Site-Specific Meal Advice for Tested Lakes and Rivers

Tommy at Lake Lida.The Minnesota Department of Natural Resources (DNR), the Minnesota Pollution Control Agency (MPCA), and the Minnesota Department of Health collaborate in producing the fish consumption advisory. Each year, the DNR collects fish from lakes and rivers for testing. Minnesota has around 6,000 fishable lakes. Fish from over 1,000 lakes and streams in Minnesota have been tested for contaminants.

All waters from which fish have been tested are listed in the tables below. The waters that have been tested are not necessarily more contaminated than those not tested. Waters are selected for sampling where angling is popular, where there is a known or suspected pollution source, or where fish contaminant trends are being tracked. Mercury is found in most fish tested from Minnesota lakes. PCBs are found mainly in Lake Superior and major rivers such as the Mississippi River. Perfluorochemicals (PFCs) have been found in some fish in Minnesota. MPCA is investigating the sources of PFCs in fish. These guidelines are based on the contaminant level measured in fillets.

Consumption Advice for Bodies of Water Where Fish have been Tested:

Lakes - Fish Consumption Guidelines

Women Who Are or May Become Pregnant, and Children under Age 15 (PDF 636KB/193 pages)

Men; Women Not Planning to be Pregnant (PDF 583KB/189 pages)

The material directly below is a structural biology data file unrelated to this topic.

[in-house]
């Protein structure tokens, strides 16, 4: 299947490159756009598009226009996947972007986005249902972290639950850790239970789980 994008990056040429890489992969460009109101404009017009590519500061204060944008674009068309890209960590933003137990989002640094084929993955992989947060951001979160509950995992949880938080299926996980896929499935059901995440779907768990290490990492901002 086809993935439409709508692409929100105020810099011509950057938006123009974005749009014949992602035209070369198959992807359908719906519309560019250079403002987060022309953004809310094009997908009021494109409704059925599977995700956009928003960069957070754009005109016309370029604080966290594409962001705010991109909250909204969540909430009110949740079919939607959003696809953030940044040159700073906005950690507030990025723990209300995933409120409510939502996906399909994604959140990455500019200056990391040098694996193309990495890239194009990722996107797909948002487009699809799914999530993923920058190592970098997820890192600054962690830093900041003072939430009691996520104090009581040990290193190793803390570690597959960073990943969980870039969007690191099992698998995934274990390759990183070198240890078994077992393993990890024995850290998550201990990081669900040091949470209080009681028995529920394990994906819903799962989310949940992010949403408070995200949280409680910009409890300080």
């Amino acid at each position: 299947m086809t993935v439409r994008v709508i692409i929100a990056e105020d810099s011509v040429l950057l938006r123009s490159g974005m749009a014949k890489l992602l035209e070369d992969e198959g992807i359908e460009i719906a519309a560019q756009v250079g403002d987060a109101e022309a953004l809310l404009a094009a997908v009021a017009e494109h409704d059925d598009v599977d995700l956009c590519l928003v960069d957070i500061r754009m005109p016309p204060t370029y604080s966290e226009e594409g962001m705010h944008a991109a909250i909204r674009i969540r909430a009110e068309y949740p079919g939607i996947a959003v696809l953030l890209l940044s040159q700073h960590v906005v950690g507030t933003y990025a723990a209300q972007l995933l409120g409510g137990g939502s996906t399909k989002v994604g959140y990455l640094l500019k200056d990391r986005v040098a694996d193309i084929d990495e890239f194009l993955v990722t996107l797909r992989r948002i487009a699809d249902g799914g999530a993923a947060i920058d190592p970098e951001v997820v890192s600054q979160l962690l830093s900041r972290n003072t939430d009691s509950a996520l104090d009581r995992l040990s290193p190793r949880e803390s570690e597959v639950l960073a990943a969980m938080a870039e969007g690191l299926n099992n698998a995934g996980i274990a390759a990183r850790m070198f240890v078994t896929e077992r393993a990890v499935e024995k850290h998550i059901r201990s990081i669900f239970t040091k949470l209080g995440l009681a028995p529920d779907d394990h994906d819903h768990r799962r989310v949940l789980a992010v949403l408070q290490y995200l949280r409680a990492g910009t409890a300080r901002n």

Rivers - Fish Consumption Guidelines

Women Who Are or May Become Pregnant, and Children under Age 15 (PDF: 221KB/18 pages)

Men; Women Not Planning to be Pregnant (PDF 66KB/17 pages)

Lake Superior - Fish Consumption Guidelines

Women Who Are or May Become Pregnant, and Children under Age 15

Men; Women Not Planning to be Pregnant 


NOTE:
The Fish Consumption Guidelines listed above for lakes and rivers are Adobe Acrobat PDF files, except for the advice for Lake Superior. The lake files are large documents (130 pages). If you plan on referring to the Guidelines frequently, you may find it more efficient to download the files to your hard drive so you can refer to them without connecting to the Internet.

To download any of the Guidelines, right-click on the link and select either "Save Link As" or "Save Target As," depending on your browser. Select a location on your hard drive (drive C:) where you want to save the file. In the future you can view the document by simply double-clicking on the file name.

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Updated Wednesday, March 12, 2014 at 08:43AM